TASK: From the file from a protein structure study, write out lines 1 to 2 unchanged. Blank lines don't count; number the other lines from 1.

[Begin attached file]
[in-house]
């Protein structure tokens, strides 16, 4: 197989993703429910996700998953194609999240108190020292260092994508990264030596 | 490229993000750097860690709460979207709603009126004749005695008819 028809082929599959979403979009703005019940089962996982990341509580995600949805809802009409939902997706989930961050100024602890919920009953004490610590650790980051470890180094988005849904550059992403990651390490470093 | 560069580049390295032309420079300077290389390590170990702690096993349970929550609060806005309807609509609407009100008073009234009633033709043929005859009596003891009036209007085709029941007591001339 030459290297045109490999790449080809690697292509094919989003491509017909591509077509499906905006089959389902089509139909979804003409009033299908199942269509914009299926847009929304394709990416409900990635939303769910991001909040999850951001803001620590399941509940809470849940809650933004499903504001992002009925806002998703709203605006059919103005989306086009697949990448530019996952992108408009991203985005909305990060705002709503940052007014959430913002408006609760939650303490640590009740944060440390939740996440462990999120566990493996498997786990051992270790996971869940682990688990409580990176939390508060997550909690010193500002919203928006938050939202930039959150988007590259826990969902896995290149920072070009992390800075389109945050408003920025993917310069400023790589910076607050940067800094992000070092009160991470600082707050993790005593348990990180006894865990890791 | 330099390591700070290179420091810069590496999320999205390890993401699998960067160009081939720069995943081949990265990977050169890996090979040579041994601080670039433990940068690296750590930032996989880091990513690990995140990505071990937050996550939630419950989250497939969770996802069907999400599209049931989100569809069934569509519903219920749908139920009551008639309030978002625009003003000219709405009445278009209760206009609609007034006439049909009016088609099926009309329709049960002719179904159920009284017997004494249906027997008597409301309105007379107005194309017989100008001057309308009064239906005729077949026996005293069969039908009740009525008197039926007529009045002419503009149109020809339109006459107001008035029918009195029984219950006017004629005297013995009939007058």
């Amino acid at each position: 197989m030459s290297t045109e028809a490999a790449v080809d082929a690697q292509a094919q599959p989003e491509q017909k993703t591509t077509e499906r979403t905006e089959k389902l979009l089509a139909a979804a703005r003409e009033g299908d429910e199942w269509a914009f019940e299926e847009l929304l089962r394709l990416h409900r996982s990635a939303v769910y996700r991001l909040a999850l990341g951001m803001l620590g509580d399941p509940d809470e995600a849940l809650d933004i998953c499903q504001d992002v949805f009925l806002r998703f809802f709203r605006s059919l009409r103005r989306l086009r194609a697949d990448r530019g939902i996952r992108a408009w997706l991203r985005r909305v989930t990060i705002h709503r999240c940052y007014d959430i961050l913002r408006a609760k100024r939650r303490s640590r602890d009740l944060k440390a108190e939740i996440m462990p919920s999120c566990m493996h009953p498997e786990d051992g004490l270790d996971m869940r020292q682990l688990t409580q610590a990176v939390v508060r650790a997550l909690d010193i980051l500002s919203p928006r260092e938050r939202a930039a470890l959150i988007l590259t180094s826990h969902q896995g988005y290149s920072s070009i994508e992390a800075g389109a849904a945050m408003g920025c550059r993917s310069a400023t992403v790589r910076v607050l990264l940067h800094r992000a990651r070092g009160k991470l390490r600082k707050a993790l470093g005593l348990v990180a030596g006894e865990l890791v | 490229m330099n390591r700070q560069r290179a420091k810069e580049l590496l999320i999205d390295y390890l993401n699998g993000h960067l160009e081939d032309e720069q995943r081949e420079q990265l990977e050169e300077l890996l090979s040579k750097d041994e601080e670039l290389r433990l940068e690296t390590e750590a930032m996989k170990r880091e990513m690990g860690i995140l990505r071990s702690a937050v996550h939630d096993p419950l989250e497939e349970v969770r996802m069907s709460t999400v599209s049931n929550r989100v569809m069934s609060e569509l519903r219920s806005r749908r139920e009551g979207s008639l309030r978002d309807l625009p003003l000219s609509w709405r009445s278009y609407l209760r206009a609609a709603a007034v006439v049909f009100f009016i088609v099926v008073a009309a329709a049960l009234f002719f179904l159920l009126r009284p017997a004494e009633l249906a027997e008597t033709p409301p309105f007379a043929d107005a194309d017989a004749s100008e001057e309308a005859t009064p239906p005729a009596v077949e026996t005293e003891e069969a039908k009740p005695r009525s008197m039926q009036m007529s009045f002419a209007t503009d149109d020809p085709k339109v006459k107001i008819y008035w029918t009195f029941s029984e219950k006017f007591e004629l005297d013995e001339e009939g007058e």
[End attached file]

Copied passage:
[in-house]
């Protein structure tokens, strides 16, 4: 197989993703429910996700998953194609999240108190020292260092994508990264030596 | 490229993000750097860690709460979207709603009126004749005695008819 028809082929599959979403979009703005019940089962996982990341509580995600949805809802009409939902997706989930961050100024602890919920009953004490610590650790980051470890180094988005849904550059992403990651390490470093 | 560069580049390295032309420079300077290389390590170990702690096993349970929550609060806005309807609509609407009100008073009234009633033709043929005859009596003891009036209007085709029941007591001339 030459290297045109490999790449080809690697292509094919989003491509017909591509077509499906905006089959389902089509139909979804003409009033299908199942269509914009299926847009929304394709990416409900990635939303769910991001909040999850951001803001620590399941509940809470849940809650933004499903504001992002009925806002998703709203605006059919103005989306086009697949990448530019996952992108408009991203985005909305990060705002709503940052007014959430913002408006609760939650303490640590009740944060440390939740996440462990999120566990493996498997786990051992270790996971869940682990688990409580990176939390508060997550909690010193500002919203928006938050939202930039959150988007590259826990969902896995290149920072070009992390800075389109945050408003920025993917310069400023790589910076607050940067800094992000070092009160991470600082707050993790005593348990990180006894865990890791 | 330099390591700070290179420091810069590496999320999205390890993401699998960067160009081939720069995943081949990265990977050169890996090979040579041994601080670039433990940068690296750590930032996989880091990513690990995140990505071990937050996550939630419950989250497939969770996802069907999400599209049931989100569809069934569509519903219920749908139920009551008639309030978002625009003003000219709405009445278009209760206009609609007034006439049909009016088609099926009309329709049960002719179904159920009284017997004494249906027997008597409301309105007379107005194309017989100008001057309308009064239906005729077949026996005293069969039908009740009525008197039926007529009045002419503009149109020809339109006459107001008035029918009195029984219950006017004629005297013995009939007058």